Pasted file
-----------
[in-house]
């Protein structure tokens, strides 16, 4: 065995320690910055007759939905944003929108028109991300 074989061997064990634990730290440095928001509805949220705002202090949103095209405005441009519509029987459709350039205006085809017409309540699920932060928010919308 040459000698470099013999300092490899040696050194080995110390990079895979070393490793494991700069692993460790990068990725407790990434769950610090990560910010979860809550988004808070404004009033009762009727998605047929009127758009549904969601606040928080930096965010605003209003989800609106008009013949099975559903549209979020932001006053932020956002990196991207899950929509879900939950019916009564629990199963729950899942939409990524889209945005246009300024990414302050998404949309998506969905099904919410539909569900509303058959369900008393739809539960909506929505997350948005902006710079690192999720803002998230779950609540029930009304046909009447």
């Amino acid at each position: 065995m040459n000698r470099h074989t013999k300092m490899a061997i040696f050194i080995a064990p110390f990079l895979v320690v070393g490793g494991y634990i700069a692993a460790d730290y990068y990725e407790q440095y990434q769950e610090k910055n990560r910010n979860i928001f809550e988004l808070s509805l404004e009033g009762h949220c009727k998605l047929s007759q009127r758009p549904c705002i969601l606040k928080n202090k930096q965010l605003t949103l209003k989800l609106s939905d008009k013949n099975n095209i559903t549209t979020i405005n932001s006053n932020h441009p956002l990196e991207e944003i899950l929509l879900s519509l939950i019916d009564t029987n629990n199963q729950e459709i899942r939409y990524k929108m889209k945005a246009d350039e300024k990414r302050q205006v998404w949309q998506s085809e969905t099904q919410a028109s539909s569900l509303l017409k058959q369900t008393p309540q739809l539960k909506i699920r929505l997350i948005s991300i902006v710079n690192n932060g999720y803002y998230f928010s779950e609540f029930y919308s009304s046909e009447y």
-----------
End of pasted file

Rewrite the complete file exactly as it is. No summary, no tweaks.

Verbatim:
[in-house]
């Protein structure tokens, strides 16, 4: 065995320690910055007759939905944003929108028109991300 074989061997064990634990730290440095928001509805949220705002202090949103095209405005441009519509029987459709350039205006085809017409309540699920932060928010919308 040459000698470099013999300092490899040696050194080995110390990079895979070393490793494991700069692993460790990068990725407790990434769950610090990560910010979860809550988004808070404004009033009762009727998605047929009127758009549904969601606040928080930096965010605003209003989800609106008009013949099975559903549209979020932001006053932020956002990196991207899950929509879900939950019916009564629990199963729950899942939409990524889209945005246009300024990414302050998404949309998506969905099904919410539909569900509303058959369900008393739809539960909506929505997350948005902006710079690192999720803002998230779950609540029930009304046909009447």
């Amino acid at each position: 065995m040459n000698r470099h074989t013999k300092m490899a061997i040696f050194i080995a064990p110390f990079l895979v320690v070393g490793g494991y634990i700069a692993a460790d730290y990068y990725e407790q440095y990434q769950e610090k910055n990560r910010n979860i928001f809550e988004l808070s509805l404004e009033g009762h949220c009727k998605l047929s007759q009127r758009p549904c705002i969601l606040k928080n202090k930096q965010l605003t949103l209003k989800l609106s939905d008009k013949n099975n095209i559903t549209t979020i405005n932001s006053n932020h441009p956002l990196e991207e944003i899950l929509l879900s519509l939950i019916d009564t029987n629990n199963q729950e459709i899942r939409y990524k929108m889209k945005a246009d350039e300024k990414r302050q205006v998404w949309q998506s085809e969905t099904q919410a028109s539909s569900l509303l017409k058959q369900t008393p309540q739809l539960k909506i699920r929505l997350i948005s991300i902006v710079n690192n932060g999720y803002y998230f928010s779950e609540f029930y919308s009304s046909e009447y």